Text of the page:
Tanked and Unpasteurised Pilsner Urquell
I was invited along to the launch event on Tuesday night at the White Horse in Parsons Green – where we all got the opportunity to sample unpasteurised Pilsner Urquell and meet the master brewer Vaclav.
It was an interesting and tasty event where I got to chat with Eoin Cannon the global marketing director of Pilsner Urquell for an hour or so and also meet Vaclav Berker!
It’s no secret – I’m a fan of this beer and have been drinking the stuff since I first went to Prague 20 years ago – so I’ll apologise in advance to the cynics – this short review of the event is going to be positive!
Eoin and I talked over a couple of pints about how we both believe craft beer isn’t and shouldn’t be about the size of the brewery – that beer brewed on a mass scale like Pilsner Urquell should also be considered in this category if it’s brewed with passion and integrity.
Well this beer still uses the best and purest ingredients and still follows a recipe and process that is over 170 years old – which does end up producing the classsic pilsner. The fact it’s part of the SAB Miller group can work against it – as in the craft beer world there is natural negativity about the top two major brewers – I must admit to this myself about other beers under their stable – however my opinions are mainly based on taste and personal preference – which is always going to be subjective.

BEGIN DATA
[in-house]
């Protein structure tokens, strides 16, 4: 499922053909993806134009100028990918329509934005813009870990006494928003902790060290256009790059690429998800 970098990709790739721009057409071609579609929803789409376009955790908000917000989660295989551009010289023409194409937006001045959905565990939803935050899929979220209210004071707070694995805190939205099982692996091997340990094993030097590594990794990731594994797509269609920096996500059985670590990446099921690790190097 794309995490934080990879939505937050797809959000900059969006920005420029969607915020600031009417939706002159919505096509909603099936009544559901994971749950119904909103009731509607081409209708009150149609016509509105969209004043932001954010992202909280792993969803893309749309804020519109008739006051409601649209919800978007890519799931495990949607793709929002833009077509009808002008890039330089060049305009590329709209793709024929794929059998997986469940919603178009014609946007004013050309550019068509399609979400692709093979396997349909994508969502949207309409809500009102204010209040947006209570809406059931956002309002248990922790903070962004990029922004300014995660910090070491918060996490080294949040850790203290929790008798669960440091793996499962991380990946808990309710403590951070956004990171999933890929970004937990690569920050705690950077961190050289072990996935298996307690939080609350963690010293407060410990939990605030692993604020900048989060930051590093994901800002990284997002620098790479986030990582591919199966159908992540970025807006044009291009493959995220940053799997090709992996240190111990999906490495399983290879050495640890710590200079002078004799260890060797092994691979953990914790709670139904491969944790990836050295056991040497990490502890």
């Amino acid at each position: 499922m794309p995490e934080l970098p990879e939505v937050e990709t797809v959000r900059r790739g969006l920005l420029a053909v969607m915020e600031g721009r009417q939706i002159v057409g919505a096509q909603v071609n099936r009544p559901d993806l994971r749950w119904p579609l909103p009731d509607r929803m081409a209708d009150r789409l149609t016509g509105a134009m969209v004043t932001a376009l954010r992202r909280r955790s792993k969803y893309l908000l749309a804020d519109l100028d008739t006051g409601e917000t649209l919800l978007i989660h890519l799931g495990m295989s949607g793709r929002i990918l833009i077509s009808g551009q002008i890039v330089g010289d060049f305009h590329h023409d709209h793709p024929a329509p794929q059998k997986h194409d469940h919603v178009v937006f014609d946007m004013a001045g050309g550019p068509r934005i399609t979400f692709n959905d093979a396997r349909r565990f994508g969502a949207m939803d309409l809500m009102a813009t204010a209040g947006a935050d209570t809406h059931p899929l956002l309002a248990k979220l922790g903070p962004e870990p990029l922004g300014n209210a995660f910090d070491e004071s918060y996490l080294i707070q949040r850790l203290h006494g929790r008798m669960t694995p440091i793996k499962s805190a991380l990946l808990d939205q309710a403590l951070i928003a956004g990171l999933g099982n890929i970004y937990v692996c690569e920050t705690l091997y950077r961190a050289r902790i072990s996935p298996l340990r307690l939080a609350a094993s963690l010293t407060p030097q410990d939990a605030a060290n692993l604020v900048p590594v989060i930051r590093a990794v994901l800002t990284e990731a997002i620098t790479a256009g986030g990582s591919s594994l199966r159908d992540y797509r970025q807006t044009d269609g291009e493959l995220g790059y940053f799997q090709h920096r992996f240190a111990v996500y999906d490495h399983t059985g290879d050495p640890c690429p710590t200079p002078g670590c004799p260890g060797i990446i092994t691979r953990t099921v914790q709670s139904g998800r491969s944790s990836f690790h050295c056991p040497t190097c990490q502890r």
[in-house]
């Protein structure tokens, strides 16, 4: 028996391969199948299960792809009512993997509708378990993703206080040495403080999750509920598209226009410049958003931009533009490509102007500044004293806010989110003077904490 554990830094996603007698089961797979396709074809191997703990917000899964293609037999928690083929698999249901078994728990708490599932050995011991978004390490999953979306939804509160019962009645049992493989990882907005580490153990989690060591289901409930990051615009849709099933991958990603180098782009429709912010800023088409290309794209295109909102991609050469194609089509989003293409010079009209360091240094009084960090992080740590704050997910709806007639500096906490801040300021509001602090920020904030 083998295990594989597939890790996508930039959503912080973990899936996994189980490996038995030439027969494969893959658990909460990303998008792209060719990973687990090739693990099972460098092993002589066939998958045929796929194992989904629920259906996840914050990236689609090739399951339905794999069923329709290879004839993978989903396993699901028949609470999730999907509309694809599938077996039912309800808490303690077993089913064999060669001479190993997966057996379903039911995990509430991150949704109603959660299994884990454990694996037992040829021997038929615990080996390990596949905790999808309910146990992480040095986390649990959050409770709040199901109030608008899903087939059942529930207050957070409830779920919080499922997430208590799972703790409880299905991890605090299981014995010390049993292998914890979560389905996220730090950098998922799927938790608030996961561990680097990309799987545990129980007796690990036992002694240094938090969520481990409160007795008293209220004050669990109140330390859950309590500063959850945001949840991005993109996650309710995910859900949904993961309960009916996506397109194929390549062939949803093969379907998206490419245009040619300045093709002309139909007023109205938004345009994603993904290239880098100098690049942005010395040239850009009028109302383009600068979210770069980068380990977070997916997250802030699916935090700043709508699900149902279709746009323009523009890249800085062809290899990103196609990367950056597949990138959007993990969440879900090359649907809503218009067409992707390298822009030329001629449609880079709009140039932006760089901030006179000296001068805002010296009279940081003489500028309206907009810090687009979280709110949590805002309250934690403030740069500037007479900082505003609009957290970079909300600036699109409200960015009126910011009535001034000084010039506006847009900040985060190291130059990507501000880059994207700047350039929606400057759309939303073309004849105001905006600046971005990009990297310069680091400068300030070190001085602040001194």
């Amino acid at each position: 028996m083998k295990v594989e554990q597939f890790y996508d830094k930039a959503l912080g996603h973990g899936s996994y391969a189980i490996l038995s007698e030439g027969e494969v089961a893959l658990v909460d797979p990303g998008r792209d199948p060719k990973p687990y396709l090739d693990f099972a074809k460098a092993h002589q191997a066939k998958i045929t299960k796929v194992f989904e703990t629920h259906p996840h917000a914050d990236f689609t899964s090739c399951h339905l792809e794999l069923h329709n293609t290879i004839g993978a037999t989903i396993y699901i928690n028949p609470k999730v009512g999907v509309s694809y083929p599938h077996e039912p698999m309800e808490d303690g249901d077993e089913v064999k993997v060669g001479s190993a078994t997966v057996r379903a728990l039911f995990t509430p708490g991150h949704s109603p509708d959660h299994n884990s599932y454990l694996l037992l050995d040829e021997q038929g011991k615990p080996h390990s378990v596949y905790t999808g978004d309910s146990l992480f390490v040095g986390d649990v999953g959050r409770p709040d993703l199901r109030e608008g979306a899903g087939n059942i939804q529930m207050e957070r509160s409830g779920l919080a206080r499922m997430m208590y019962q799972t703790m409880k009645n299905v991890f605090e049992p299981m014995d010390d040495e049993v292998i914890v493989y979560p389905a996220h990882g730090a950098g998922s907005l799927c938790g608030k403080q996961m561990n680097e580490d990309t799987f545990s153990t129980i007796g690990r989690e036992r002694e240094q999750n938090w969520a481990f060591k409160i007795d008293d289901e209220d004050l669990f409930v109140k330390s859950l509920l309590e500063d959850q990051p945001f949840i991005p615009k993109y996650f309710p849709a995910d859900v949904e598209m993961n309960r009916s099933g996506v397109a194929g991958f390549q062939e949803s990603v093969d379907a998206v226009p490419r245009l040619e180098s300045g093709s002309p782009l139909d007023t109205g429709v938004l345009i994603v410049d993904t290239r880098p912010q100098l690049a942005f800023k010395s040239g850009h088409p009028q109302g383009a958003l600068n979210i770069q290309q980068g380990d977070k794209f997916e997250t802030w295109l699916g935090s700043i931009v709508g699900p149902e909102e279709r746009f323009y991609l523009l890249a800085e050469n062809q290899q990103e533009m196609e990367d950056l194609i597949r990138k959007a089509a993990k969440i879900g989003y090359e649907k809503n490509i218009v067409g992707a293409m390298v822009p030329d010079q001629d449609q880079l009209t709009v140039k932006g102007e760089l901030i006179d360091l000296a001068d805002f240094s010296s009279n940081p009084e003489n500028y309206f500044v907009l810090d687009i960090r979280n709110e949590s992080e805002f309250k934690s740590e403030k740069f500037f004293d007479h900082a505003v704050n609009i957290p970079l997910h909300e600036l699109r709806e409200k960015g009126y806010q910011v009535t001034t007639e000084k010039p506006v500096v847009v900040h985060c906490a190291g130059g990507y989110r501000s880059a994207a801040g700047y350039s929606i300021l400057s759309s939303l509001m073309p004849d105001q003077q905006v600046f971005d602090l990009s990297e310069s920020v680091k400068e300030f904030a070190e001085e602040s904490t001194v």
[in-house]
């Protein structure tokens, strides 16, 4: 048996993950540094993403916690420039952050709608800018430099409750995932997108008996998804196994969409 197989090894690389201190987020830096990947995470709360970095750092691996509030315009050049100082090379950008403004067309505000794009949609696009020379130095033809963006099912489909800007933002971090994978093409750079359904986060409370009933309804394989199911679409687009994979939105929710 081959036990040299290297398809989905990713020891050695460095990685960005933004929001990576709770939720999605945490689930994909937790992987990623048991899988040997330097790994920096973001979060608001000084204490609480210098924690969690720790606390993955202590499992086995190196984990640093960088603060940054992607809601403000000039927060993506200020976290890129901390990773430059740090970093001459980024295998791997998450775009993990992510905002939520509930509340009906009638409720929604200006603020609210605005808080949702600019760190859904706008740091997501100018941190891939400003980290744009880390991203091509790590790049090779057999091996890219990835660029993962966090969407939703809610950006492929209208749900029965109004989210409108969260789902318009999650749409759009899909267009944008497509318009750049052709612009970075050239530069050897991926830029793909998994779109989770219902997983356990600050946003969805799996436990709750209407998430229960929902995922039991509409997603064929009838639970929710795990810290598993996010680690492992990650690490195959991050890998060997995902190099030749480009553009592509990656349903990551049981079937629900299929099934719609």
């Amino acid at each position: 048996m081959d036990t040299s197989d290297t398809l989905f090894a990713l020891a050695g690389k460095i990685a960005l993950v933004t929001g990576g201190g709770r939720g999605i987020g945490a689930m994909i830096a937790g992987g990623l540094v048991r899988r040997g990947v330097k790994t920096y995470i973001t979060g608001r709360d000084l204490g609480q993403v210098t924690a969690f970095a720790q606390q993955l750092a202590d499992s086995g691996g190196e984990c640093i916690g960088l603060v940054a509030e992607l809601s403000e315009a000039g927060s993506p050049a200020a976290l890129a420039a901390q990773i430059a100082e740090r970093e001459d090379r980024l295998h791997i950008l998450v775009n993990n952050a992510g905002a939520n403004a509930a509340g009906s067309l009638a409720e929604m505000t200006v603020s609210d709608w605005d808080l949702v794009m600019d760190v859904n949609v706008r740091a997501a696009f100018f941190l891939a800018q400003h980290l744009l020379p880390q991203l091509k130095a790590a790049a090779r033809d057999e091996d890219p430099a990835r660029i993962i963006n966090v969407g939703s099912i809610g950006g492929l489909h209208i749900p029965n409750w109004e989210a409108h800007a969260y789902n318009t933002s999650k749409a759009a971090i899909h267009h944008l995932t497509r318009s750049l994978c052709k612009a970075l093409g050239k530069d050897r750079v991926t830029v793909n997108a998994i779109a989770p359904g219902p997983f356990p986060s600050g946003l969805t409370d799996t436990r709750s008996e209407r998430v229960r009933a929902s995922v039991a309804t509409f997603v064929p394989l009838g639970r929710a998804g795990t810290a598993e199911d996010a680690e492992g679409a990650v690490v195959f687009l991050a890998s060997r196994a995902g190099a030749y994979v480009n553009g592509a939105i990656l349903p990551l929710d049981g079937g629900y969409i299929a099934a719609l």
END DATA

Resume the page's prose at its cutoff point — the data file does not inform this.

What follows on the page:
As for passion Vaclav was bursting with life, a boyish cheeky grin and a beer belly that makes you feel confident this master brewer loves his beer! He admitted he’s not as involved in day to day operations any more – but was very keen to ensure the beer arrived safely and well conditioned to London in its lovely copper tanks – it’s his baby after all.
Once tanked the process of getting it across a continent has to be logistically perfect due to very tight timescales – the beer has to leave the Czech republic and be in London (by lorry) within 24 hours – after which the contents of the tank have to be consumed within 5 days. Judging by the demand – this part was not going to be a problem.
As this was a special occasion, the beer was served in lovely old style heavy tankards – great for the drink – not so great for some of the bar staff – who were having to pour hundreds of pints into these weighty vessels all night.
And the taste? For me the beer tasted fresher, deeper, more biscuity and a little nutty but retained the perfect bitter-sweet balance – I have to admit it was so much better than the normal bottled beer that I frequently drink – but still essentially the classic Pilsner that all others aspire to be.
I asked Eoin if we can expect to see more unpasteurised beer across the capital on a more regular basis. This unfortunately – is a one off event – but he didn’t rule it out in the future. Yes logistically not easy to do – but as proven on this evening very possible! Here’s hoping…